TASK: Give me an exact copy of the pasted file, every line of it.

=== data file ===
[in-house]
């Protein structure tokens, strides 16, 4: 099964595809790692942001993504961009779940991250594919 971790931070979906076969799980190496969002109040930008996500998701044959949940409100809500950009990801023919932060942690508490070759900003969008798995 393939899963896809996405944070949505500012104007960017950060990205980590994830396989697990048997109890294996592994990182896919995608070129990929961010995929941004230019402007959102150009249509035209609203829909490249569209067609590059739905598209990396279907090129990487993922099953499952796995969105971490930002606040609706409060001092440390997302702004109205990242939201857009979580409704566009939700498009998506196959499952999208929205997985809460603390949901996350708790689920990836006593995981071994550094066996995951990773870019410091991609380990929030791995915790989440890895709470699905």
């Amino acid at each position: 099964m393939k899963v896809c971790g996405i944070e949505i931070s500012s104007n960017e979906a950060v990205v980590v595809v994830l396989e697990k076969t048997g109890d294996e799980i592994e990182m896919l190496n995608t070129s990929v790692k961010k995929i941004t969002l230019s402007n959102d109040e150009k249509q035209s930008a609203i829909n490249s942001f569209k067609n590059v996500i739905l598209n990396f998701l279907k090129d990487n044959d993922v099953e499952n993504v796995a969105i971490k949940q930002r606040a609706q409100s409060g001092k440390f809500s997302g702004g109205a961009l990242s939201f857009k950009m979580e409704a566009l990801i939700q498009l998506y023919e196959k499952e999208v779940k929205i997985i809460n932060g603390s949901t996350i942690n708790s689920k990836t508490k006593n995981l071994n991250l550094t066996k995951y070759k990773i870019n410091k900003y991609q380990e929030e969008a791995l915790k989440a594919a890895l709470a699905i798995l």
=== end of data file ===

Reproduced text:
[in-house]
């Protein structure tokens, strides 16, 4: 099964595809790692942001993504961009779940991250594919 971790931070979906076969799980190496969002109040930008996500998701044959949940409100809500950009990801023919932060942690508490070759900003969008798995 393939899963896809996405944070949505500012104007960017950060990205980590994830396989697990048997109890294996592994990182896919995608070129990929961010995929941004230019402007959102150009249509035209609203829909490249569209067609590059739905598209990396279907090129990487993922099953499952796995969105971490930002606040609706409060001092440390997302702004109205990242939201857009979580409704566009939700498009998506196959499952999208929205997985809460603390949901996350708790689920990836006593995981071994550094066996995951990773870019410091991609380990929030791995915790989440890895709470699905």
């Amino acid at each position: 099964m393939k899963v896809c971790g996405i944070e949505i931070s500012s104007n960017e979906a950060v990205v980590v595809v994830l396989e697990k076969t048997g109890d294996e799980i592994e990182m896919l190496n995608t070129s990929v790692k961010k995929i941004t969002l230019s402007n959102d109040e150009k249509q035209s930008a609203i829909n490249s942001f569209k067609n590059v996500i739905l598209n990396f998701l279907k090129d990487n044959d993922v099953e499952n993504v796995a969105i971490k949940q930002r606040a609706q409100s409060g001092k440390f809500s997302g702004g109205a961009l990242s939201f857009k950009m979580e409704a566009l990801i939700q498009l998506y023919e196959k499952e999208v779940k929205i997985i809460n932060g603390s949901t996350i942690n708790s689920k990836t508490k006593n995981l071994n991250l550094t066996k995951y070759k990773i870019n410091k900003y991609q380990e929030e969008a791995l915790k989440a594919a890895l709470a699905i798995l």